Posted by Dannielle Blumenthal, Chair, FCN
If you're a Federal communicator, you've probably run into the Paperwork Reduction Act of 1995 at some point. Basically, if you want to do survey research, it has to be reviewed and approved by the Office of Management and Budget (OMB) first.
Although there is of course lots of guidance out there (here's a great FAQ from HHS) this process is still somewhat daunting for the average person. If you're just looking to take the pulse of the public, for example, here are 5 ways to do so fairly simply:
- Use a search engine to search your agency and use the "Search Tools" feature on the left-hand navigation of the screen to restrict the time frame of the search to "past 24 hours," "past week," or a custom date range. You can also search all mentioned, blog mentions only, or even discussion board mentions only.
- Search social media and websites developed interactively by the public - Twitter, Facebook, LinkedIn, and Wikipedia. Use the name of your agency, a leader, or a keyword representing an issue of interest. You can also use free tools like Addictomatic (www.addictomatic.com) to get a quick at-a-glance view.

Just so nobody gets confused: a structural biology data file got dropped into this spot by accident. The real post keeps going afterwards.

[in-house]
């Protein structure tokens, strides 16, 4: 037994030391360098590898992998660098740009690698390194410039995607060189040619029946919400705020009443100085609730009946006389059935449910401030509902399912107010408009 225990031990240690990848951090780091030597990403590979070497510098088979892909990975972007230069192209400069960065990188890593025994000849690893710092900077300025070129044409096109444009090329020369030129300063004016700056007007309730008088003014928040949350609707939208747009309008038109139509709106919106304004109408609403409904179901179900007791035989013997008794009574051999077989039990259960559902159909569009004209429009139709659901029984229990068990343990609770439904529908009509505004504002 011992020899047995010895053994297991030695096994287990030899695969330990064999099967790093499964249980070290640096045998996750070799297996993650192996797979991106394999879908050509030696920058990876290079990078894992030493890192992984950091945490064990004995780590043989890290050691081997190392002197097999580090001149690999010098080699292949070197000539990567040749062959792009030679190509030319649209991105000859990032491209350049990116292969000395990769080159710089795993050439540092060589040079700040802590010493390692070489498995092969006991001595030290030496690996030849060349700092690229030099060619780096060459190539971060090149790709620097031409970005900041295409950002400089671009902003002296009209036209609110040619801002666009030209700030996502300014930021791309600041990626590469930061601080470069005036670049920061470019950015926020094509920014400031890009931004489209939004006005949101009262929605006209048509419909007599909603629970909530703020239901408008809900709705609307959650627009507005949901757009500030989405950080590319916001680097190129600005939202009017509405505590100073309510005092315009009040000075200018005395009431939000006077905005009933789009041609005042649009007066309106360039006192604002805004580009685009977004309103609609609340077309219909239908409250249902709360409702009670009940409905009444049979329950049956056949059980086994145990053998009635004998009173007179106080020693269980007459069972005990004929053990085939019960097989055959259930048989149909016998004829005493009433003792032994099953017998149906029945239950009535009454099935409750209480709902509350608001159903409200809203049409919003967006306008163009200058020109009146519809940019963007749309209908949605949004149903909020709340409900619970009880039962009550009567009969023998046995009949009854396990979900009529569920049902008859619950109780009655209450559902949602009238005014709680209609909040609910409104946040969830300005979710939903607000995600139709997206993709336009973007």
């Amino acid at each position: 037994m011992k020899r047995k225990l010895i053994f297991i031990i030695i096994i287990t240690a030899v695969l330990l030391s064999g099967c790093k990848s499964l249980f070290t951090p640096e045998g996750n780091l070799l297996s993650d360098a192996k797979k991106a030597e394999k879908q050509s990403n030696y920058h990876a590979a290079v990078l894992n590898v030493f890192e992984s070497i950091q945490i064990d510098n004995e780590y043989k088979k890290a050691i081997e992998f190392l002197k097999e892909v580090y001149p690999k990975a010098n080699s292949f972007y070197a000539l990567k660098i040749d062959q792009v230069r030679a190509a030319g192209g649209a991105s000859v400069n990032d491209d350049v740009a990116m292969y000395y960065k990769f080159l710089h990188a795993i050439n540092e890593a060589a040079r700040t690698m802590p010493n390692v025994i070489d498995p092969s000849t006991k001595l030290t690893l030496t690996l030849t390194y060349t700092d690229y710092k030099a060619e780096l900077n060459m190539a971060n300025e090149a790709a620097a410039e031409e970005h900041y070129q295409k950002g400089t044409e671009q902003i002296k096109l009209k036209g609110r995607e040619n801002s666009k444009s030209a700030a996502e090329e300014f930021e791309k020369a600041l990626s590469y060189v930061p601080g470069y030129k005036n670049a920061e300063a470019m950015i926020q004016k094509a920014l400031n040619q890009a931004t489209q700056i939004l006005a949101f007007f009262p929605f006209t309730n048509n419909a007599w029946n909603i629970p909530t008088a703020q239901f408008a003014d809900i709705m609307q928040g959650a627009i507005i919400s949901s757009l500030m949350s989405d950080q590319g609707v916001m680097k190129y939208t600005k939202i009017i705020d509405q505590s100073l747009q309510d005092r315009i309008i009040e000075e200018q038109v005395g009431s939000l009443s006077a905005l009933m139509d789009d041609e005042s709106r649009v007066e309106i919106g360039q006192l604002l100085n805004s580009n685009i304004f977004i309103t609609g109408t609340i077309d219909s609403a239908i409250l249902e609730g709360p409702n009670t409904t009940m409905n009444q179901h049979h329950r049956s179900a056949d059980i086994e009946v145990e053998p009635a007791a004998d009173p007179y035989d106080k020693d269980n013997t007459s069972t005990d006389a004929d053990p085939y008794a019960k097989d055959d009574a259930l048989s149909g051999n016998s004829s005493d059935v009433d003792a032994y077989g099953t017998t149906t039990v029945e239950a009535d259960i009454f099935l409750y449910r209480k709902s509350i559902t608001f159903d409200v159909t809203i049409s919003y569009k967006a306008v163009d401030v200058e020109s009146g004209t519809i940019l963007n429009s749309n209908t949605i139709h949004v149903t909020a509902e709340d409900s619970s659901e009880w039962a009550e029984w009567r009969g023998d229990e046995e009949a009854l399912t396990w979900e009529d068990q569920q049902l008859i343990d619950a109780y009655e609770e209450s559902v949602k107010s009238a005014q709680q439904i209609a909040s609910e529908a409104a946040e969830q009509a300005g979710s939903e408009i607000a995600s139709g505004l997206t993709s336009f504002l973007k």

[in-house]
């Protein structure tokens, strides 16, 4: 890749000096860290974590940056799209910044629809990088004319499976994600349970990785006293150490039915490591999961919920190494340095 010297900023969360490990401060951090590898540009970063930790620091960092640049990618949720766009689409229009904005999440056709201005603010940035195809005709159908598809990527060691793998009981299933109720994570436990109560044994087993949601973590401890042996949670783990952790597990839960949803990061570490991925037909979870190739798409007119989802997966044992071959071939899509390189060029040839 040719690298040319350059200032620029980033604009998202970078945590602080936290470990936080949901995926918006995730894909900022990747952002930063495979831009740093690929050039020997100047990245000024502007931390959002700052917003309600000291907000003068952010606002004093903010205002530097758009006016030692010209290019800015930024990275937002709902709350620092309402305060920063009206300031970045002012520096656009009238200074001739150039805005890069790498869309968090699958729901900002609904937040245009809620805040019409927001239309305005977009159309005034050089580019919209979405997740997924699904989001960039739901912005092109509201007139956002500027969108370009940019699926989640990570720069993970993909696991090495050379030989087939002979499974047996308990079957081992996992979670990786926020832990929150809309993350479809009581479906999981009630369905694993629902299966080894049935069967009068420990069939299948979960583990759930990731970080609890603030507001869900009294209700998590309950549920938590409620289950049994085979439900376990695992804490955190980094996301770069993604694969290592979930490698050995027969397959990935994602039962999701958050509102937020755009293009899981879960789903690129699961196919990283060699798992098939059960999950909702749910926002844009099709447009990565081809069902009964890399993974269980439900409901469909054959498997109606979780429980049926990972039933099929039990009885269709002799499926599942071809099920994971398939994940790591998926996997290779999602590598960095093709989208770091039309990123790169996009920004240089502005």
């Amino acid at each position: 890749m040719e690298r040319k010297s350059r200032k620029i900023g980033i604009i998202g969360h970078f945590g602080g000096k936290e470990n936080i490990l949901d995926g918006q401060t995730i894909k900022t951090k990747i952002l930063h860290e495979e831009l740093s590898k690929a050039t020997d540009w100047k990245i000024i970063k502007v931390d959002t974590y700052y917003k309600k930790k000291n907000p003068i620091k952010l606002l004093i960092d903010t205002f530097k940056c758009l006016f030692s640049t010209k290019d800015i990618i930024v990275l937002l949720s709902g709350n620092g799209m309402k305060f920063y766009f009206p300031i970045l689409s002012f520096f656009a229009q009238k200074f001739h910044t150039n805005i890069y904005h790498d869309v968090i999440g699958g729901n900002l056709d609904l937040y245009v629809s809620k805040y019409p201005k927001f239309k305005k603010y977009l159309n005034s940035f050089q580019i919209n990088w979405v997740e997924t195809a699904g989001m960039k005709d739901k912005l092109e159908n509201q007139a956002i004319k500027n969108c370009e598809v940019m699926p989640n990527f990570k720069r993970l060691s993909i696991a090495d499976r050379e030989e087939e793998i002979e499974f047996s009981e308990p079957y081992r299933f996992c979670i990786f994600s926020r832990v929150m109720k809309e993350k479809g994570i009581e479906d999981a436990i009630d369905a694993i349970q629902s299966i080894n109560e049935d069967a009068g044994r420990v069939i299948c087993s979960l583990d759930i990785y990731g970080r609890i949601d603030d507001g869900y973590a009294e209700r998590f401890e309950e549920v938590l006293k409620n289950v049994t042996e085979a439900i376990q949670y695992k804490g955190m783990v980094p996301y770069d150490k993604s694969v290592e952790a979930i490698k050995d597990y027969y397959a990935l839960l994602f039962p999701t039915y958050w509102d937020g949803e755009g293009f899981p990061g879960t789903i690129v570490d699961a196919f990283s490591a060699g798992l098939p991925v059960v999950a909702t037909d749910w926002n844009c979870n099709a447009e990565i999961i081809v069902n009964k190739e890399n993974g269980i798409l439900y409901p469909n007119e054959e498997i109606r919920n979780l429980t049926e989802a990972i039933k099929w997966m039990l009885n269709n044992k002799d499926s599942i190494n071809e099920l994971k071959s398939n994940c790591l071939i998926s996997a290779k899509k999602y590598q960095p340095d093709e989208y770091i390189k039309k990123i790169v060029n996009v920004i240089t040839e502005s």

- Visit Quora, the publicly available Q&A board, and see the Board specifically set aside for the Executive Branch of the U.S. Federal government (here), or simply type keywords into the search box.
- Use a free tool like InboxQ.com, which searches Twitter for questions around specific subjects, to see what people are asking. It may take time to come up with the right keywords.
- A simple, low-tech solution: Take the time to engage employees in conversations to learn what they are thinking about, and how current issues involving the agency are affecting them.
While there are many times a regular survey is needed, there are others when it's not.